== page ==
Live With Your Head in the Clouds

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Today is perhaps not the best day to write about cloud appreciation because I am pretty glad there aren’t any to appreciate. This is the third day in a row of clear blue skies and I am absolutely revelling in it. It’s been cold and rainy and miserable and clouds are responsible for all that suffering, right? They’re the ones to blame, the ones to moan about and wish away. Isn’t that how we tend to think of them? That the days without clouds are the ones we should notice and appreciate?

Even on a gorgeous, clear day like today, as a new, card-carrying member of the Cloud Appreciation Society I have to wholeheartedly disagree.

Clouds are For Kids

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A great photo from http://bit.ly/13jG4h2.

When I was a kid, my favorite event was rain on a hot summer day. As a child, although I lived in a very hot place, as long as the sun was out I was out. Occasionally, the neighbour kids and I would be sitting in the driveway playing a game or eating a pile of candy, when one fluffy little cloud would pass over and tiny drops of rain would start to fall on us.

I would instantly rearrange myself so I was lying down with all of my back (legs and arms as well) on the hot pavement, while the cold rain sprinkled my face. I loved to feel the contrasting temperatures. I loved the smell of the water as it steamed up from the warm cement. And I loved that when I looked up to the sky, everything was empty and blue apart from the one tiny, white cloud just above me. It was such a treat, and I experienced those moments so fully that, even as I write this to you, I can feel all the sensations as if they are happening right now.

Seahorse cloud from the Cloud Appreciation Society Gallery at http://bit.ly/1sGaTDp

Clouds are magical. They’re fun, fleeting, ephemeral, evocative, poetic. Everything about them embodies childhood. The two are linked in our minds like cotton candy and fairs – you can’t picture one without the other. When we think of cloud watching, we remember lying on the grass as kids, hunting for shapes in th sky. When I picture those moments from my past, I can smell the grass and feel the dirt under my feet too. I was so involved in the experience, so present, that I can paint the scene across all my senses and relive it whenever I want to.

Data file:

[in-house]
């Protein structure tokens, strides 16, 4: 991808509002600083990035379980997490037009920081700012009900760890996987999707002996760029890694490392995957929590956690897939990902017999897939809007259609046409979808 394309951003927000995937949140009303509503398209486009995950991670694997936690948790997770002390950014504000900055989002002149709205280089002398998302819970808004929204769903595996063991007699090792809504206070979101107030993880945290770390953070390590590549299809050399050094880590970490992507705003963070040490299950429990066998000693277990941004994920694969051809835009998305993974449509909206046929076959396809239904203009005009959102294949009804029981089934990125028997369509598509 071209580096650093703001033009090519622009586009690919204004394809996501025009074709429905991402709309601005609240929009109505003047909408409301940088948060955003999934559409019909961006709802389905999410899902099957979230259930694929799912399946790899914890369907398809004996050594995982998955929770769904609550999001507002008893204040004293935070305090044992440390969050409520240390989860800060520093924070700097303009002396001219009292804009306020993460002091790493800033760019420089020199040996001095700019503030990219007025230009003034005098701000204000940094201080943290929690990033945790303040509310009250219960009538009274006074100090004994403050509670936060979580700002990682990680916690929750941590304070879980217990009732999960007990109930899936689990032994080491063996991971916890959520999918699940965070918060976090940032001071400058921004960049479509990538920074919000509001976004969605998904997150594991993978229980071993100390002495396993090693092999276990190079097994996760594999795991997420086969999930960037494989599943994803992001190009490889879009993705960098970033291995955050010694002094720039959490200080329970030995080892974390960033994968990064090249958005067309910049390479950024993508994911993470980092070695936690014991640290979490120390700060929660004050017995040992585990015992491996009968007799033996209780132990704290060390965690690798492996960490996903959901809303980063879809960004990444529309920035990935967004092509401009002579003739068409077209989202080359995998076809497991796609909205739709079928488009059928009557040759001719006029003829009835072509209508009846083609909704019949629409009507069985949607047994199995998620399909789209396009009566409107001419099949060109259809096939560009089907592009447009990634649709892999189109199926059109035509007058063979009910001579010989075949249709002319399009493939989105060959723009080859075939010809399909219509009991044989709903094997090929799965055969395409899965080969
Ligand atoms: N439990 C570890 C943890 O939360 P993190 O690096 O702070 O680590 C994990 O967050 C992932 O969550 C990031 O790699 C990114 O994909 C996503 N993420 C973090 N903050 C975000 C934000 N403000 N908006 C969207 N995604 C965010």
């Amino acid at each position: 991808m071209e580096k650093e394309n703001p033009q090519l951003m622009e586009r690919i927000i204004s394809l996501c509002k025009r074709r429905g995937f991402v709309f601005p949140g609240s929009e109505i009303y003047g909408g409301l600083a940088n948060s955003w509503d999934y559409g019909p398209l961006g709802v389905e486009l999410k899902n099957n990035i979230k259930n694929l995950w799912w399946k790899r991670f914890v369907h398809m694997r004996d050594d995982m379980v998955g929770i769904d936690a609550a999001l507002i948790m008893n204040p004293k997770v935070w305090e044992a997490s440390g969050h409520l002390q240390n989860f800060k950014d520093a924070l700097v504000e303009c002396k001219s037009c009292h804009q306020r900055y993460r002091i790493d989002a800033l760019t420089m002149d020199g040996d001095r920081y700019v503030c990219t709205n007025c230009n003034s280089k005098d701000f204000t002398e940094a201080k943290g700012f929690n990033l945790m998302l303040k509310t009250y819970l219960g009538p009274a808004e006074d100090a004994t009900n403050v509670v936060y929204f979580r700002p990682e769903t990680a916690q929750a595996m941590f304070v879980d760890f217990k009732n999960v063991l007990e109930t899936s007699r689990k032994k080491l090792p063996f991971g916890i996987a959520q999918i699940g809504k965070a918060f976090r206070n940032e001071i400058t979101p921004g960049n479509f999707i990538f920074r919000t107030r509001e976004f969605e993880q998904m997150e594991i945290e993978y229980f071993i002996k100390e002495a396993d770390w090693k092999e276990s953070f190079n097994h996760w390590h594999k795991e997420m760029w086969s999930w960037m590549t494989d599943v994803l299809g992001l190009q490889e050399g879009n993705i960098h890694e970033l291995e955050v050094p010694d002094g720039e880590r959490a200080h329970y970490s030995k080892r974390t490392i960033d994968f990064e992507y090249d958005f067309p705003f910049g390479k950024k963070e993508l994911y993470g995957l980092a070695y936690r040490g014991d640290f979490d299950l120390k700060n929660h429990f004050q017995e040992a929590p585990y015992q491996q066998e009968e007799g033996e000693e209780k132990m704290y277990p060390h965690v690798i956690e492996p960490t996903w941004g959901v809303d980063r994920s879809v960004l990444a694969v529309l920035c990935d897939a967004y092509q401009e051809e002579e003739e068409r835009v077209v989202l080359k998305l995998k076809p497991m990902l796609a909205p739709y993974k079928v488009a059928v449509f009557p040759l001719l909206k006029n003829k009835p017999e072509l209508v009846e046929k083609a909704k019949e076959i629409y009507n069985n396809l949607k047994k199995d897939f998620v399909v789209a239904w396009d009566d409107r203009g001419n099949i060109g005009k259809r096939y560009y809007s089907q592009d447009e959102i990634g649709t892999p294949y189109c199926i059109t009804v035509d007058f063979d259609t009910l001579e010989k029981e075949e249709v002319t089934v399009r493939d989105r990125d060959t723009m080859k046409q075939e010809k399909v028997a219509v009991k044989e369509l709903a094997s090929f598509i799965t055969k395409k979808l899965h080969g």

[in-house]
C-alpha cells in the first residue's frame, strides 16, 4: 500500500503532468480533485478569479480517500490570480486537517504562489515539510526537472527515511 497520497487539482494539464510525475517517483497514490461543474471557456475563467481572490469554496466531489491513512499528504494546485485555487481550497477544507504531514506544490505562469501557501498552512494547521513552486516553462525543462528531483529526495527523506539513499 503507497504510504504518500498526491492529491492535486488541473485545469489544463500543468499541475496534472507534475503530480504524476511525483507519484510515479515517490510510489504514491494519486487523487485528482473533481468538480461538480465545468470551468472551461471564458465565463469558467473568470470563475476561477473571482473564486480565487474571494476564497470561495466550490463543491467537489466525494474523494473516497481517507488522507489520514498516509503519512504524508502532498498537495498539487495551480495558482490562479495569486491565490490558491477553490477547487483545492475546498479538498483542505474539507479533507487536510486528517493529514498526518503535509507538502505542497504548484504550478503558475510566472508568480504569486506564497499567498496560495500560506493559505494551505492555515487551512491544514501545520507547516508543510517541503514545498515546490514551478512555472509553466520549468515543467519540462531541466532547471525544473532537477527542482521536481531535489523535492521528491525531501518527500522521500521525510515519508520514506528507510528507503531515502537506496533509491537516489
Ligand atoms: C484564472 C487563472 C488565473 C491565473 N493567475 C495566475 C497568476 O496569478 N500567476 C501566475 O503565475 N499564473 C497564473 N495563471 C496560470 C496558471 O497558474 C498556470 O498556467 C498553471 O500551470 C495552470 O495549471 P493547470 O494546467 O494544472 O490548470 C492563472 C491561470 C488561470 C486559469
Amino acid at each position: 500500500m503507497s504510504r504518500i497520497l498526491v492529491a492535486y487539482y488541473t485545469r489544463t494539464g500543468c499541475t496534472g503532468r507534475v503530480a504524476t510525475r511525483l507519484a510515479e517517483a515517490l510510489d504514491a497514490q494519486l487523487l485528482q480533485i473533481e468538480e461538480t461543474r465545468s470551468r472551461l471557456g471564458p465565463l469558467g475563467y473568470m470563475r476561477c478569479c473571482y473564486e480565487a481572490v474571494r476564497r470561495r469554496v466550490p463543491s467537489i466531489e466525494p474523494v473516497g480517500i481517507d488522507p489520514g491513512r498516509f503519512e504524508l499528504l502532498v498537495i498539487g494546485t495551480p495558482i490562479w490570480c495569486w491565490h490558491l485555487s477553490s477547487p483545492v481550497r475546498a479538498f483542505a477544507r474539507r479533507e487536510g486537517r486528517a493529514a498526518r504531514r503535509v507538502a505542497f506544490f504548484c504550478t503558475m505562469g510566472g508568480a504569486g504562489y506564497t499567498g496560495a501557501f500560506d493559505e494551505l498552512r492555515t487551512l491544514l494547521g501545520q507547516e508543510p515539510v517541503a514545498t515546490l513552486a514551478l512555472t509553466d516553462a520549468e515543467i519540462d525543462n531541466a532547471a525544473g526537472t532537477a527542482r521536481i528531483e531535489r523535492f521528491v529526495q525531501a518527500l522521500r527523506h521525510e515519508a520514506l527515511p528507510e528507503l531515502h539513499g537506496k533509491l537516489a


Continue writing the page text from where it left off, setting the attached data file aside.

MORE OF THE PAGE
Clouds are Not for Adults

When is the last time you looked up and watched the clouds (without a child around to prompt you)? When did you last feel that gazing at the clouds was the best way to pass some time?

Most of us rush out of the house in the morning, paying attention to the traffic while we’re driving (as we probably should), or hustling to the station while looking down at our phones. We live in offices without windows, and when we leave them it is when we hurry off to get lunch around the corner and come back. We rarely stop and just look up. We rarely stop, full stop.

Kangaroo cloud fromt the CAS gallery at http://bit.ly/1sFy5Bs

Kangaroo cloud from the CAS gallery at http://bit.ly/1sFy5Bs

The problem is that as adults we think “I just don’t have the time! I would love to stop and look at clouds, but I have important things I’ve got to get done.” As kids, we didn’t have to “take the time” out of our busy day, we just had the time. But now we’re grown up and we’ve got stuff to do, places to be, statuses to update. We don’t have time the way we did when we were kids.

But is it really true that stopping to do something “unproductive” like cloud-watching inhibits our ability to do our big, important, I-must-do-this-because-I’m-a-grown-up type things? What if allowing ourselves to stop occasionally actually gives us the inspiration, energy and creativity we need to do a better job of the things we “have” to do.